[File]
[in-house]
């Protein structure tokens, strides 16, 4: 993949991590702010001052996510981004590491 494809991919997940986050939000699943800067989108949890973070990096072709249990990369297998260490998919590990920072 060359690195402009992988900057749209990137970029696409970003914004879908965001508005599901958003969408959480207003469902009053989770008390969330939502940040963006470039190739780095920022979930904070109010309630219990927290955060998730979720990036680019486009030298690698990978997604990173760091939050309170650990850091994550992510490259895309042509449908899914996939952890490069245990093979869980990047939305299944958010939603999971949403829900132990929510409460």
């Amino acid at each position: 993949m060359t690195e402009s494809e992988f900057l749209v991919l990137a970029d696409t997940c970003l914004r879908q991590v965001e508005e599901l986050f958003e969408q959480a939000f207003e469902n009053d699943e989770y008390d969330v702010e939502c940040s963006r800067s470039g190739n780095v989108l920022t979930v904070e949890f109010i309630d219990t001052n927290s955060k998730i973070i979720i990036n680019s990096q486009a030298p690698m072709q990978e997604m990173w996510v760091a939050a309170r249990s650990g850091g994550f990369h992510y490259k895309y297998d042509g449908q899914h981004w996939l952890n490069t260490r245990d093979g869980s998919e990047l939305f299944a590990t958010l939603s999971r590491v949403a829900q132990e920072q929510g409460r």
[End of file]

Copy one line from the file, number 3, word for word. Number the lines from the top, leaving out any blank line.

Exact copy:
């Amino acid at each position: 993949m060359t690195e402009s494809e992988f900057l749209v991919l990137a970029d696409t997940c970003l914004r879908q991590v965001e508005e599901l986050f958003e969408q959480a939000f207003e469902n009053d699943e989770y008390d969330v702010e939502c940040s963006r800067s470039g190739n780095v989108l920022t979930v904070e949890f109010i309630d219990t001052n927290s955060k998730i973070i979720i990036n680019s990096q486009a030298p690698m072709q990978e997604m990173w996510v760091a939050a309170r249990s650990g850091g994550f990369h992510y490259k895309y297998d042509g449908q899914h981004w996939l952890n490069t260490r245990d093979g869980s998919e990047l939305f299944a590990t958010l939603s999971r590491v949403a829900q132990e920072q929510g409460r």